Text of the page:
High-yield bonds have become a hot story in the last few months, with many market participants wondering what the effect might mean on the broader market. DoubleLine Capital LP’s Jeffrey Gundlach and others have cited declines in high-yield bonds as a sign that U.S. stocks are poised to fall. The conclusion hinges on the relationship between the two securities.
Here is the correlation between the overall stock market and high-yield bonds. Even though they are still technically “bonds,” junk bonds reflect a higher-risk portion of the spectrum, and hence trade more similarly to stocks. Looking back almost 30 years, US high-yield bonds have exhibited a correlation of only 0.22 to a broad universe of investment-grade bonds, and a correlation of 0.14 to US Treasury bonds, the traditional bellwethers of the US bond market. But, high yield’s long-term correlation to US stocks has been 0.61 and to global stocks has been 0.60. These correlations show clearly that high-yield bonds have tracked stocks more closely than they’ve tracked bonds.
Why is this? High-yield bonds, like equities, are strongly linked to the business results and fundamentals of the companies they represent and generally insensitive to interest rates—the dominant risk factor for many investment- grade bonds. The question then is “Are high yield bonds a tactical way to derisk one’s equity portfolio?”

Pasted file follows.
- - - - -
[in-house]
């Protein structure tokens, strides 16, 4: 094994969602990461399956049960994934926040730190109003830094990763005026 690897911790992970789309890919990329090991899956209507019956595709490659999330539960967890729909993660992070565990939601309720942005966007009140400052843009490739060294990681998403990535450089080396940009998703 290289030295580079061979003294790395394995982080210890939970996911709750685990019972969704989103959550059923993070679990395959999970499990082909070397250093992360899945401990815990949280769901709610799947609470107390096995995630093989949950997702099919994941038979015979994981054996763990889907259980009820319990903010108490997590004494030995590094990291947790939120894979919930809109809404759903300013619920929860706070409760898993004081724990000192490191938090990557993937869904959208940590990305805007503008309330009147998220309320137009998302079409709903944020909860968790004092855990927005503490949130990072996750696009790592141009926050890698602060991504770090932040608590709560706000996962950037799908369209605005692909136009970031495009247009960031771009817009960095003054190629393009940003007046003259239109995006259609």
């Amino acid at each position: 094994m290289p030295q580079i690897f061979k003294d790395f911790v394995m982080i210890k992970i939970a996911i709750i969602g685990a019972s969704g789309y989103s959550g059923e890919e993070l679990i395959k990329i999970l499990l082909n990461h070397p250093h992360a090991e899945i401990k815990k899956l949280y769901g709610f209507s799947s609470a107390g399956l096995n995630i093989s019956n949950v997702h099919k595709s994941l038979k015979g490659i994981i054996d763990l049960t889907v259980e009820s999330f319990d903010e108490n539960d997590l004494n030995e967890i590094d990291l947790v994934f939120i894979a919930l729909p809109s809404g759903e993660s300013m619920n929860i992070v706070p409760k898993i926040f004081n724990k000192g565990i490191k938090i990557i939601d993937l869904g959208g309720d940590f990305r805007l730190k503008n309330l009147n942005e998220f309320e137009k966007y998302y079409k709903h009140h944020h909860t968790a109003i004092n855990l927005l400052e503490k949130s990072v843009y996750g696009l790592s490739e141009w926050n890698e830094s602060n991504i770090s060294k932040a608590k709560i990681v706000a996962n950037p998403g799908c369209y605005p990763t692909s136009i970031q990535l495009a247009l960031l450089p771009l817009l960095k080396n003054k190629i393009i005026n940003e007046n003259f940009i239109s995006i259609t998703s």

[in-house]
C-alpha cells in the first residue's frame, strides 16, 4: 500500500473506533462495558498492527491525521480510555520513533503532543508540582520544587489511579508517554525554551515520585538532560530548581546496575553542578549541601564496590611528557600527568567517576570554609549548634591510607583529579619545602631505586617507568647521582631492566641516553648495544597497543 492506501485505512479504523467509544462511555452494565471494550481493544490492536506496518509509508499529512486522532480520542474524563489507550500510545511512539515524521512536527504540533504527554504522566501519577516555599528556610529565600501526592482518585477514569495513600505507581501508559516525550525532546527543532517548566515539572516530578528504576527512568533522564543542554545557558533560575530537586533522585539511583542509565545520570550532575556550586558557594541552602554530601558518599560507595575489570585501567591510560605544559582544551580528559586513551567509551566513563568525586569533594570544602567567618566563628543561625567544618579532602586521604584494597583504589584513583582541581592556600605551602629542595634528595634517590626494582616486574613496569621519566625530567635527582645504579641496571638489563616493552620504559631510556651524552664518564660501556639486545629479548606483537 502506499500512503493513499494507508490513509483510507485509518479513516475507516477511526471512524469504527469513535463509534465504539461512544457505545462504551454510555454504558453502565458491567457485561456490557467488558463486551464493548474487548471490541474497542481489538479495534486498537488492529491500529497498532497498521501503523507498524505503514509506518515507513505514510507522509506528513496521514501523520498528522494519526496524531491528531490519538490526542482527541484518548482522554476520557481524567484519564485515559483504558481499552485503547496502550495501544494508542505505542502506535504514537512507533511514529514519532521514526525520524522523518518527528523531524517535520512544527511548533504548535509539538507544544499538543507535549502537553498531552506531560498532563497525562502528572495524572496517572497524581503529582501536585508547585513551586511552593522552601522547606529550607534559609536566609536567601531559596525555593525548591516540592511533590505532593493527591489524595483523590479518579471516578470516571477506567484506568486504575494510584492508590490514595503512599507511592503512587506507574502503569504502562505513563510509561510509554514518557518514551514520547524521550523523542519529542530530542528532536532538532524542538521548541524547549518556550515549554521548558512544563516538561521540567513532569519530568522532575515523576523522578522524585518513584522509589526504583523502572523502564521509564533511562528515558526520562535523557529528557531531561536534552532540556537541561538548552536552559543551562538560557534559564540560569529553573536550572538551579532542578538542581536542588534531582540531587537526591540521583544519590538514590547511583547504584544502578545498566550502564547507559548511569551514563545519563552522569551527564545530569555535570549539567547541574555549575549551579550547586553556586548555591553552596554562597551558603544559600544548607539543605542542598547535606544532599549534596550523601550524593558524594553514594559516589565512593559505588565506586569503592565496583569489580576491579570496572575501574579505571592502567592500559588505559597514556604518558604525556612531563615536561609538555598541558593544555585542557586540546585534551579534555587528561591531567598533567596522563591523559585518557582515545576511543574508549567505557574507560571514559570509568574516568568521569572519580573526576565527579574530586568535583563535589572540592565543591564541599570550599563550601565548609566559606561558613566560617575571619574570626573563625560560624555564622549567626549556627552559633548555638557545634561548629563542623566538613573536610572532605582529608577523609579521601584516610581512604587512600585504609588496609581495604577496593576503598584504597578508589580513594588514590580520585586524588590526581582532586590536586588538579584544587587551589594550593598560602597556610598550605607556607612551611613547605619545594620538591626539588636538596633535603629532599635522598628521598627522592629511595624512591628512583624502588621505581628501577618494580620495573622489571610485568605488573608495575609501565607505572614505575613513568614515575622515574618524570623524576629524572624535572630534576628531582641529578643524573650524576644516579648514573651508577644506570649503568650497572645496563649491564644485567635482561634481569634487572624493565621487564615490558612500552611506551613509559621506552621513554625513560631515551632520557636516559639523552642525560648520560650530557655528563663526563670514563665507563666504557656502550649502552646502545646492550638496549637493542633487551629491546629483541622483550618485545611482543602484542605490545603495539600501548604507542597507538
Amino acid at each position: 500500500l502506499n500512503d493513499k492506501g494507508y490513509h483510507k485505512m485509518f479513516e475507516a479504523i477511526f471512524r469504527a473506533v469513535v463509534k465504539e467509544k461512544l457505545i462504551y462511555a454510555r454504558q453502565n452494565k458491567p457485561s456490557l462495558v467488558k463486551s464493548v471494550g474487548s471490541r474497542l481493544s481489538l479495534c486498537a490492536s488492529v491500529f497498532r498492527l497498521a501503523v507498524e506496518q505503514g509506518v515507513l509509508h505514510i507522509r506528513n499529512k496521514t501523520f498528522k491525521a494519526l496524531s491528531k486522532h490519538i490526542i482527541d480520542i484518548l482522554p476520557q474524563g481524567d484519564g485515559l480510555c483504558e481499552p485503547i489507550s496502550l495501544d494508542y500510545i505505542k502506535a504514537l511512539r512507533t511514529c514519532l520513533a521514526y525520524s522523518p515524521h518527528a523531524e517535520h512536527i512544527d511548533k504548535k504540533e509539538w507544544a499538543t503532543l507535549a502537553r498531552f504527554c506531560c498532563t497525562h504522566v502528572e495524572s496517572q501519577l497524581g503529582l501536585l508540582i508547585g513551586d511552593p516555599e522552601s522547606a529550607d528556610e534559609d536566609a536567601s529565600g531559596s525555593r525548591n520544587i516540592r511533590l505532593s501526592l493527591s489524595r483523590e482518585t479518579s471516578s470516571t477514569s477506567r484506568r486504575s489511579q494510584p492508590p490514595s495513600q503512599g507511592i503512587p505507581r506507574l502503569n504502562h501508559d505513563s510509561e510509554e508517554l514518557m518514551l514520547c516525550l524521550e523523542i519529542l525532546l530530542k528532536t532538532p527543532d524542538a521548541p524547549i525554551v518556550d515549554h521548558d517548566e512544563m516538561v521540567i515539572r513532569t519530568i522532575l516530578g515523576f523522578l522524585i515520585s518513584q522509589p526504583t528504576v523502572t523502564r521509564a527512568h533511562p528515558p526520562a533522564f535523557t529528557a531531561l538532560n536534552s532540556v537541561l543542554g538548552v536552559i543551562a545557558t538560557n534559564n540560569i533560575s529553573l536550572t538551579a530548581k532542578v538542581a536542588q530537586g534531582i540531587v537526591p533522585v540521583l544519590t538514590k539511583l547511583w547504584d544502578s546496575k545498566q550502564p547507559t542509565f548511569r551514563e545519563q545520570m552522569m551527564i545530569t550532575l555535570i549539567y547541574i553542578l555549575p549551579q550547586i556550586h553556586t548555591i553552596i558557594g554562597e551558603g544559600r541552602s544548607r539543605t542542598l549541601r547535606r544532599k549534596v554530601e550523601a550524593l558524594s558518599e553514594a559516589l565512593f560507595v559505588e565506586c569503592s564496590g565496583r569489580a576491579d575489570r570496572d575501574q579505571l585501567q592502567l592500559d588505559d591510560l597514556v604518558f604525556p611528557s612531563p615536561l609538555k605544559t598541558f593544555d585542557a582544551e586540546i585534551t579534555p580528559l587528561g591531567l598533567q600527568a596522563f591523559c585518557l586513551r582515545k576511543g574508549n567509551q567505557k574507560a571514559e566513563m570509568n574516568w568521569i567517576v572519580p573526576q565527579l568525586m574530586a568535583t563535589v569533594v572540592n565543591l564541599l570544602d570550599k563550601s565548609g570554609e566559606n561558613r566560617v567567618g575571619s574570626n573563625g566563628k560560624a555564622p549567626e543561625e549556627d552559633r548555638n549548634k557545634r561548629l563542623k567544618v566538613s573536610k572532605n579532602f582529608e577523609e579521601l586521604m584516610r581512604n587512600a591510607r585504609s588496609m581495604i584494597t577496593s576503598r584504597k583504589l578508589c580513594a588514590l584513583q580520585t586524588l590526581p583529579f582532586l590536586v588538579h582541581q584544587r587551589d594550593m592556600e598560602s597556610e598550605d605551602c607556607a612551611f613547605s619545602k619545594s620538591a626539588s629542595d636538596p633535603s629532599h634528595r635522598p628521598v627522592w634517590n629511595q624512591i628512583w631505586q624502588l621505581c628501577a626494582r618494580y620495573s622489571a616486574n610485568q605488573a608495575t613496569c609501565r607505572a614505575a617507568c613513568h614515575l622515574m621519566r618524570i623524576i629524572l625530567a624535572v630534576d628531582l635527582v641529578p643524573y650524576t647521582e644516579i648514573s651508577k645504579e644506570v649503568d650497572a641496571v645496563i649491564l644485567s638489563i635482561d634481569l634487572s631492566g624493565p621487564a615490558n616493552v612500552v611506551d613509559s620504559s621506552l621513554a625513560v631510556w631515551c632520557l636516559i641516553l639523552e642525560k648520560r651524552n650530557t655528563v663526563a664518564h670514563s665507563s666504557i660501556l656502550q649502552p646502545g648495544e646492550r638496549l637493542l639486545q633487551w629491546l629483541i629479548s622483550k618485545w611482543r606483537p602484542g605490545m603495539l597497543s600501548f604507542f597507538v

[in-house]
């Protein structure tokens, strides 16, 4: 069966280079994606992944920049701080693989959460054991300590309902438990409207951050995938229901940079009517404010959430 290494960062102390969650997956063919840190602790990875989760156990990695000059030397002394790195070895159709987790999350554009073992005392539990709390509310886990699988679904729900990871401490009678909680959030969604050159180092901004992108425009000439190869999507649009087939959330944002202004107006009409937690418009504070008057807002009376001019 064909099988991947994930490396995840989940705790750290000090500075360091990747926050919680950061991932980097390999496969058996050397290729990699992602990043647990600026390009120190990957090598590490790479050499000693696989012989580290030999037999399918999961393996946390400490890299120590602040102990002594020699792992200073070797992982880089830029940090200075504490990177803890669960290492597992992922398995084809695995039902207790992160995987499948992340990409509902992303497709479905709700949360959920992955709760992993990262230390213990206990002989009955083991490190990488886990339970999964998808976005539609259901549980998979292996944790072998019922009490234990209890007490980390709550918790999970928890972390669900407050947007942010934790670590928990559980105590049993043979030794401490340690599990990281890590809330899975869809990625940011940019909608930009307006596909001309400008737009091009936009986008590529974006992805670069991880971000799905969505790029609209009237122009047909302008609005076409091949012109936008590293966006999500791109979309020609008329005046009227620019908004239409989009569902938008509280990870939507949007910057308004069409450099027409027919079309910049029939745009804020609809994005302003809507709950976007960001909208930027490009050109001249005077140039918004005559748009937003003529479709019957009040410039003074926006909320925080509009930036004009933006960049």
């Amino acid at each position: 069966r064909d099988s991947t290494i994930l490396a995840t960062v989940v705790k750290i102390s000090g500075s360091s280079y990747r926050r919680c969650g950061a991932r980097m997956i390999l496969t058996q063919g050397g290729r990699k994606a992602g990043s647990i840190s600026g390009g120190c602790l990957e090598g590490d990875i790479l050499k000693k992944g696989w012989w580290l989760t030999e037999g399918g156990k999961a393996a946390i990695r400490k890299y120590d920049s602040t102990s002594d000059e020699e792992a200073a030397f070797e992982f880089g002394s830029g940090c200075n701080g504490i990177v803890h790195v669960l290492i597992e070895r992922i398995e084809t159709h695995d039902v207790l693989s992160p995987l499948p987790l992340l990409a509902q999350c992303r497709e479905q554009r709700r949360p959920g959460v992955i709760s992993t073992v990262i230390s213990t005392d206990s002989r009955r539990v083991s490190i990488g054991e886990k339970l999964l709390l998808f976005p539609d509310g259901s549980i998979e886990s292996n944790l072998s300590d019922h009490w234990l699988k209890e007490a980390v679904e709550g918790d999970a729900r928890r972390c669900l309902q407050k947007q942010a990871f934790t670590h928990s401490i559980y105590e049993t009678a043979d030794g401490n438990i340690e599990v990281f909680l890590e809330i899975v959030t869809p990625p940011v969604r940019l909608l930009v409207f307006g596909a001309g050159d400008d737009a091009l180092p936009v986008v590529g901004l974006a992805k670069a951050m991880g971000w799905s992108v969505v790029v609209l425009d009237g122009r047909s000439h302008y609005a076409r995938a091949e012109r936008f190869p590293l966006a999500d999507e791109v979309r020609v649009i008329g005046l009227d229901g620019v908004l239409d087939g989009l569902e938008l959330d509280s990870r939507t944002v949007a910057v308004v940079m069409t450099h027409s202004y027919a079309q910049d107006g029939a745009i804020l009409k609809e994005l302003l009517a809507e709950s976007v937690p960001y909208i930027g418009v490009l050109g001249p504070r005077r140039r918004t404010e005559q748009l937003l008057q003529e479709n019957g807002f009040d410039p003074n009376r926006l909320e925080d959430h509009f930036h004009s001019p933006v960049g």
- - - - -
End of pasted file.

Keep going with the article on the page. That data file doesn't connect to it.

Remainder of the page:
Future Wealth’s View
While it is true that high-yield bonds are traditionally riskier than some other bonds and they have historically outperformed Treasurys, while at the same time exhibiting less volatility than stocks, high yield investments could suffer similar declines to an equity portfolio. Most money managers would say that if an investor cannot hold on through a 30 percent price decline in their high-yield investment, then they should not be in the high yield space. But then, most conservative investors would be unwilling to take a 10 percent price decline in an equity portfolio and even less in a bond portfolio.
And therein lies the conundrum. Even though they are bonds, and yet, they act more like stocks and since the low-rated bondholders are second to last, next to stockholders to get paid off in light of financial distress, we, at Future Wealth, see little reason to put our clients into these high-yield bonds.
But, whether the recent decline in high yield bonds is a harbinger of a similar decline in stocks is one that we struggle with. Only time will tell. But, in the meantime, there is a reason for these bonds to be fondly called “junk bonds”.